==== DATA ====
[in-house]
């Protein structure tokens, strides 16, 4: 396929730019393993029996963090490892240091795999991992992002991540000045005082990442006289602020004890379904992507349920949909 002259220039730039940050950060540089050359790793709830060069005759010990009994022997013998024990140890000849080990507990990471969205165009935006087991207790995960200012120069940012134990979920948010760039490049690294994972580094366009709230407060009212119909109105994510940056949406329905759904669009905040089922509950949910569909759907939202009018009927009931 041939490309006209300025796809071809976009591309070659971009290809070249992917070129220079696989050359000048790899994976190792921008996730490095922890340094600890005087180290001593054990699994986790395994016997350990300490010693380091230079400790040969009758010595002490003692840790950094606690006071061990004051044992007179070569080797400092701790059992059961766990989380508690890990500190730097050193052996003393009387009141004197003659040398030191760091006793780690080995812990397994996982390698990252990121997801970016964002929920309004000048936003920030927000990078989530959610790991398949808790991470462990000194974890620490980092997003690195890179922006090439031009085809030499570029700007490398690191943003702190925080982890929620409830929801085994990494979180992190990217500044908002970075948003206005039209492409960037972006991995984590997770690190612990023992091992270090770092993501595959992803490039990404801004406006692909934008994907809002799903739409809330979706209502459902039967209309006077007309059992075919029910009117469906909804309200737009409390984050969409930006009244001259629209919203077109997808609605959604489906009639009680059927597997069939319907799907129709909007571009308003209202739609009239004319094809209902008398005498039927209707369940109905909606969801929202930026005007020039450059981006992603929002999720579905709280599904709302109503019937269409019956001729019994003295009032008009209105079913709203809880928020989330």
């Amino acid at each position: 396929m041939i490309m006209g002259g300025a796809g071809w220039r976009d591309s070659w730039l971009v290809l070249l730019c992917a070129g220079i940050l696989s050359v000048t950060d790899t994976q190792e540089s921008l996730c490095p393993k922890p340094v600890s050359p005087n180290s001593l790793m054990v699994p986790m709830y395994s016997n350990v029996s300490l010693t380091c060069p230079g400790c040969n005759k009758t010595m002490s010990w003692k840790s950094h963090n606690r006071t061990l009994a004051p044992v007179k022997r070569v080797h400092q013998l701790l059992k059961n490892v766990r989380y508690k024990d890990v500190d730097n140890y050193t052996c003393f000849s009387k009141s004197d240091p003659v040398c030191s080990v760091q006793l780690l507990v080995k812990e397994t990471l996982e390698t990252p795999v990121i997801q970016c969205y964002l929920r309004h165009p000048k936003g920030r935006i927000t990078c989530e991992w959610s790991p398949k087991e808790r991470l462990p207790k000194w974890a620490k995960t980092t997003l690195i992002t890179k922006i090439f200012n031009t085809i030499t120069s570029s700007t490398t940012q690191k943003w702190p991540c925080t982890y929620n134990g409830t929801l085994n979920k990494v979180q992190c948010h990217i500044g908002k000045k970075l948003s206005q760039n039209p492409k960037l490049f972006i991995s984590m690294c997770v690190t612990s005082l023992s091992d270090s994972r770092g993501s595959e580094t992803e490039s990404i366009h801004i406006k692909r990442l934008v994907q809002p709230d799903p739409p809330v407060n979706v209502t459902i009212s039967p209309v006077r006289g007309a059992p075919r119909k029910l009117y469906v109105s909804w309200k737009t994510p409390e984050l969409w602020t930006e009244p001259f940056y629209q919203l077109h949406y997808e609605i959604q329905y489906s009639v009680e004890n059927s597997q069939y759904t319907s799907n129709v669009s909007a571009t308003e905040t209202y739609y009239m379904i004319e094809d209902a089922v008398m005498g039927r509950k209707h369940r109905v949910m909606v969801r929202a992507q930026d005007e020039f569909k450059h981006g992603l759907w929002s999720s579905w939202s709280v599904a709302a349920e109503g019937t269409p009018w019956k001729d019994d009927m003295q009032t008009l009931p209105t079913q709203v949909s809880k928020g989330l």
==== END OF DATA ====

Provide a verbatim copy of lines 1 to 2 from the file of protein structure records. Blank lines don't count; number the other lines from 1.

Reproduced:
[in-house]
């Protein structure tokens, strides 16, 4: 396929730019393993029996963090490892240091795999991992992002991540000045005082990442006289602020004890379904992507349920949909 002259220039730039940050950060540089050359790793709830060069005759010990009994022997013998024990140890000849080990507990990471969205165009935006087991207790995960200012120069940012134990979920948010760039490049690294994972580094366009709230407060009212119909109105994510940056949406329905759904669009905040089922509950949910569909759907939202009018009927009931 041939490309006209300025796809071809976009591309070659971009290809070249992917070129220079696989050359000048790899994976190792921008996730490095922890340094600890005087180290001593054990699994986790395994016997350990300490010693380091230079400790040969009758010595002490003692840790950094606690006071061990004051044992007179070569080797400092701790059992059961766990989380508690890990500190730097050193052996003393009387009141004197003659040398030191760091006793780690080995812990397994996982390698990252990121997801970016964002929920309004000048936003920030927000990078989530959610790991398949808790991470462990000194974890620490980092997003690195890179922006090439031009085809030499570029700007490398690191943003702190925080982890929620409830929801085994990494979180992190990217500044908002970075948003206005039209492409960037972006991995984590997770690190612990023992091992270090770092993501595959992803490039990404801004406006692909934008994907809002799903739409809330979706209502459902039967209309006077007309059992075919029910009117469906909804309200737009409390984050969409930006009244001259629209919203077109997808609605959604489906009639009680059927597997069939319907799907129709909007571009308003209202739609009239004319094809209902008398005498039927209707369940109905909606969801929202930026005007020039450059981006992603929002999720579905709280599904709302109503019937269409019956001729019994003295009032008009209105079913709203809880928020989330």